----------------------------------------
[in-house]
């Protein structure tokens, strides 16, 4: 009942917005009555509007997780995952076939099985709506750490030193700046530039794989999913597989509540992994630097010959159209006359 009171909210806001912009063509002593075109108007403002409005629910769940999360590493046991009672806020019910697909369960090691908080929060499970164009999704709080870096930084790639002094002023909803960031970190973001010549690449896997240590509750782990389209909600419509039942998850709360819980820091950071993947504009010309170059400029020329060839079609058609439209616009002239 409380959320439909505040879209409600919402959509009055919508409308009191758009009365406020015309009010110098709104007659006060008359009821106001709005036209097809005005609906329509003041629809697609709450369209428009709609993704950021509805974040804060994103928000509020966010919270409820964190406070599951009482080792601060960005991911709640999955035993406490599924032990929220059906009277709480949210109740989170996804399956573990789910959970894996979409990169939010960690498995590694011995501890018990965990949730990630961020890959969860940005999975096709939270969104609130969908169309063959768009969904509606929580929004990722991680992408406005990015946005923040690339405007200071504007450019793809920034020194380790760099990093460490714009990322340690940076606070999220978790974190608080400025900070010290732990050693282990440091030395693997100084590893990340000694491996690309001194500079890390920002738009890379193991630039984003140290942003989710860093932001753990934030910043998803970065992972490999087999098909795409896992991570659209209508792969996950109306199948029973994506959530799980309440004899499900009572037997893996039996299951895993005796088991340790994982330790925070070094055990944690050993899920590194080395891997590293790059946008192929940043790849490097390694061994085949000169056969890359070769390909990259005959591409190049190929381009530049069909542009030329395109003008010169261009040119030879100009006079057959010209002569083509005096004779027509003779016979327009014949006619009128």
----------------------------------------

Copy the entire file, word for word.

[in-house]
């Protein structure tokens, strides 16, 4: 009942917005009555509007997780995952076939099985709506750490030193700046530039794989999913597989509540992994630097010959159209006359 009171909210806001912009063509002593075109108007403002409005629910769940999360590493046991009672806020019910697909369960090691908080929060499970164009999704709080870096930084790639002094002023909803960031970190973001010549690449896997240590509750782990389209909600419509039942998850709360819980820091950071993947504009010309170059400029020329060839079609058609439209616009002239 409380959320439909505040879209409600919402959509009055919508409308009191758009009365406020015309009010110098709104007659006060008359009821106001709005036209097809005005609906329509003041629809697609709450369209428009709609993704950021509805974040804060994103928000509020966010919270409820964190406070599951009482080792601060960005991911709640999955035993406490599924032990929220059906009277709480949210109740989170996804399956573990789910959970894996979409990169939010960690498995590694011995501890018990965990949730990630961020890959969860940005999975096709939270969104609130969908169309063959768009969904509606929580929004990722991680992408406005990015946005923040690339405007200071504007450019793809920034020194380790760099990093460490714009990322340690940076606070999220978790974190608080400025900070010290732990050693282990440091030395693997100084590893990340000694491996690309001194500079890390920002738009890379193991630039984003140290942003989710860093932001753990934030910043998803970065992972490999087999098909795409896992991570659209209508792969996950109306199948029973994506959530799980309440004899499900009572037997893996039996299951895993005796088991340790994982330790925070070094055990944690050993899920590194080395891997590293790059946008192929940043790849490097390694061994085949000169056969890359070769390909990259005959591409190049190929381009530049069909542009030329395109003008010169261009040119030879100009006079057959010209002569083509005096004779027509003779016979327009014949006619009128």